"I think … I'm used to changing codes, and I'm used to being around a diverse group of people and being able to talk to a little bit of everyone, so when she said that, I wasn't angry, Bell said.
"I don't think it was ignorance. I don't think she didn't know that African Americans being called color are a little lost," said Bell. "It seemed innocent that she had no problem with that. It wasn't like a slip of the tongue. It was normal, good to say. "
Color is a historical reference once used to identify and label African Americans. Another word used was the word N.
Bell wants those words to disappear from conversations. For her, the word N still has negative connotations, although there are people who try to recover and redefine it.
African Americans mask this as a "term of endearment", although the language is true to its origin, Bell said.
Many African Americans are not bothered if another African American calls them the N word, but they are offended and irritated if a white person does that, she said.
"It's good or bad," she said. "You don't see Jews walking around calling each other Jewish insults. Nobody does that but us, and we have to rethink that. I think it goes back to the psyche of ourselves.
Having studied seven years ago, she compared the use of the word N when calling a child stupid. If done consistently, the child will start to think he is stupid, Bell said.
"The definition has not died. The definition is still there. That is why we are so offended by this," she said.
Changing the final letters of the word N from -er to -a does not give a new meaning, Bell said. The word has been normalized, not recovered, she said.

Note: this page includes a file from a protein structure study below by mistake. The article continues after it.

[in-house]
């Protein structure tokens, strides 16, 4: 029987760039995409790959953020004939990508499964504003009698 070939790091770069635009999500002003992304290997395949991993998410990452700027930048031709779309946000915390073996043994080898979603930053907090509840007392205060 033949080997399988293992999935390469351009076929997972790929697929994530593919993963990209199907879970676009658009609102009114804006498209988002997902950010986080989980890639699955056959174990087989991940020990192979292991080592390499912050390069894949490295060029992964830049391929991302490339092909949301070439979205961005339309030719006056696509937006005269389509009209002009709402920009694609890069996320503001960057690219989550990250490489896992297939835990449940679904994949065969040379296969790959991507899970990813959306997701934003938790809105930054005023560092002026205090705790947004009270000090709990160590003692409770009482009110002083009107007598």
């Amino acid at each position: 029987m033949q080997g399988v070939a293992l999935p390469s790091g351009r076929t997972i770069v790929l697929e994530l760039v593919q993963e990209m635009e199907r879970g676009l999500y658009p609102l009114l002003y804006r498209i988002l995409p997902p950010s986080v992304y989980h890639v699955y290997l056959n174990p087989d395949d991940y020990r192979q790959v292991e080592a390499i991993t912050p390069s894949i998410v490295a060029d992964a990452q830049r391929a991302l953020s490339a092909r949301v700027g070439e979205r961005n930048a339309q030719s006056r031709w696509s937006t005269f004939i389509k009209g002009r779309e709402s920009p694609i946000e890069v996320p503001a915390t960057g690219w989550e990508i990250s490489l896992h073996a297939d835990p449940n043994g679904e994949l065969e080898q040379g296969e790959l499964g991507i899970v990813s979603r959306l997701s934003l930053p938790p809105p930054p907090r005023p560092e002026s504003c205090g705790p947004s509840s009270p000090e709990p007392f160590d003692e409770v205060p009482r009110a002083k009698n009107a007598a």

It is widely heard in hip-hop music and has been adopted by children when they speak, she said.
"Children use this not as a term of endearment, but when they get angry or want to kill themselves," she said.
"If we really have an honest conversation about that endearment, how endearing is it," Bell said. "I think it’s not that catchy."
The cultural issue within the community goes beyond verbal language and into employment.
Valdosta is very "who knows what kind of system," as there are several "names of money," said Bell. A person may or may not obtain deals, contracts or agreements like others.
“Does it look like racism? No, it doesn't look like racism, but when you start trying to see who has it and who doesn't, there's a problem somewhere, "said Bell." How these things are going, and I think the question needs to be asked, why do these are things happening? "
Vickers, on the other hand, sees African Americans excelling in winning positions.
He said there have been improvements over the years that benefit the African American community.